Though discussions on shifting the financial year to January-December instead of April-March are still on within the government, the change will not happen next year, according to Minister of State for Finance Santosh Kumar Gangwar.
In order to start the next financial year from January 2018, the government needs to present the Union Budget some time in November, which does not seem to be possible as the process is time-consuming and has to be kicked-off well ahead, the minister said.
"These are points of discussion in the government. For now, consider March as the end of this fiscal year," Gangwar told IANS in an interview.
After Union Finance Minister Arun Jaitley in the current parliament session said the government is considering changing the financial year to January-December, speculation has been rife about the switchover in 2018.
However, there was no official confirmation either way on this and the government continued its stance of "discussions are on".
Experts were of the opinion that the mammoth change was not likely to happen so soon after implementation of the Goods and Services Tax (GST) from July 1, as the shift involves a lot of operational issues, including cutting short the year to three quarters, changes in government's balance sheet, new assessment year for income taxpayers and bringing forward of the Union Budget.
The Narendra Modi government had already advanced the Union Budget by a month to February 1 from 2017 in order to complete all the legislative processes and approvals for annual spending before the start of the financial year from April 1.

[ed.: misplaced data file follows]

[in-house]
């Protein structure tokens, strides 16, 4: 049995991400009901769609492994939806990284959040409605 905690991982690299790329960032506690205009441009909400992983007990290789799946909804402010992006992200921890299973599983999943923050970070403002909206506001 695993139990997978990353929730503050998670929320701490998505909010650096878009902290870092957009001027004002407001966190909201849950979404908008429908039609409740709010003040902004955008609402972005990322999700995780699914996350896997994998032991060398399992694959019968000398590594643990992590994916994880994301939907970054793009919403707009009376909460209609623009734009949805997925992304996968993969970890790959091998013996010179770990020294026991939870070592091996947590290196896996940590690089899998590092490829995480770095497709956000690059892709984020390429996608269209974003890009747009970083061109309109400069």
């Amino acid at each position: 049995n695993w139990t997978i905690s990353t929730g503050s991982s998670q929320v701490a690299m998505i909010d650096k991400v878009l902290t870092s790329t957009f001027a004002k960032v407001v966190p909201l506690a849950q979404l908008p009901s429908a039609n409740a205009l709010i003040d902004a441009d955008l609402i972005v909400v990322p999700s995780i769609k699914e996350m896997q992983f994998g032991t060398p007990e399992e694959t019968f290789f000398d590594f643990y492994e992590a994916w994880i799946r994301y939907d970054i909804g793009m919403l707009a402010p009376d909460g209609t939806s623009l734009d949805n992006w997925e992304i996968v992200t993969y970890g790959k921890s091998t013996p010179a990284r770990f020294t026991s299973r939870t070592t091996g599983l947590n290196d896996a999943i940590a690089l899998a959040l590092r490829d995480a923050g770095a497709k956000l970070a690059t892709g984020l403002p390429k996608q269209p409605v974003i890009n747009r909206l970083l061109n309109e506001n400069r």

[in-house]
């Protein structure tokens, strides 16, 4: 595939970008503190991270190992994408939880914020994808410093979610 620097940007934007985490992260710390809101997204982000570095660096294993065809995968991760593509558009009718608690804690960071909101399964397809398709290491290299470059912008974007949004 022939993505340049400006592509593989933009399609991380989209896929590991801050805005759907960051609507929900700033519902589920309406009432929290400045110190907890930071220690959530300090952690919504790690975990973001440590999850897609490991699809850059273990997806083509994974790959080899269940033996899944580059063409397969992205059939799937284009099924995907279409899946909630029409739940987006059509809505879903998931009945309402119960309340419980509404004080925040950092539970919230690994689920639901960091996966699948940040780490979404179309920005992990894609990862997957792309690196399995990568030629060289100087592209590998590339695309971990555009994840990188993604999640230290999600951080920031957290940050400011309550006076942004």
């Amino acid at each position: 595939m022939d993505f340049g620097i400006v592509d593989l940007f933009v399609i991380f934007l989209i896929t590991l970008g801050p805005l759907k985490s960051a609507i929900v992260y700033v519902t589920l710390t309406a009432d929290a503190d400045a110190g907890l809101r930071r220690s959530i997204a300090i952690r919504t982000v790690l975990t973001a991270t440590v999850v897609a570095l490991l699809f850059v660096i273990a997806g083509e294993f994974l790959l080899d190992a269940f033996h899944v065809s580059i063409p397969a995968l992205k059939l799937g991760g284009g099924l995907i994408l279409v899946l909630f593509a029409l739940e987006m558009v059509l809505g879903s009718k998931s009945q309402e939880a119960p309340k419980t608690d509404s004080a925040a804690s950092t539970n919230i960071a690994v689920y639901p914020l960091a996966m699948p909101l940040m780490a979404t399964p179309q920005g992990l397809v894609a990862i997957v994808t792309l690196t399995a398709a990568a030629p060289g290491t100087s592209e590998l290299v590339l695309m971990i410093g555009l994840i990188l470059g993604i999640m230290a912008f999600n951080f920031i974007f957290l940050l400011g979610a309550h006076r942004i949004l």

So far, Madhya Pradesh is the only state to adopt a January-December financial year. On May 2, Madhya Pradesh Chief Minister Shivraj Singh Chouhan announced that the state would be shifting to the new fiscal from 2018 and complete all its budgetary proceedings by the close of 2017.
Chouhan has also issued instructions to clearly chalk out the state government programmes to be completed in quarterly, half-yearly and annual fashion.
The April-March financial year was adopted in India in 1867 to align it with that of the British government.
Prior to that, the Indian financial year used to begin from May 1 and end on April 30.
Meanwhile, with the GST Council meeting scheduled for August 5, Gangwar said the various issues that have cropped up since the roll-out of the new indirect tax regime would be discussed.
The minister said that the tax rates on textiles, hybrid cars and gold could also be discussed.
"We have decided that on August 5 whatever changes are necessary will be brought about. The problems being faced by people... Council will discuss on those lines and whether any change is needed," he said.
"Since the time GST has been implemented, people are putting forth representations on tax rates from all states. We will consider (them)," he added.
The minister, however, noted that the July 1 roll-out has been smoother than expected and the government was ready for more challenges.
"The glitches and problems experienced have been less than expected," Gangwar said.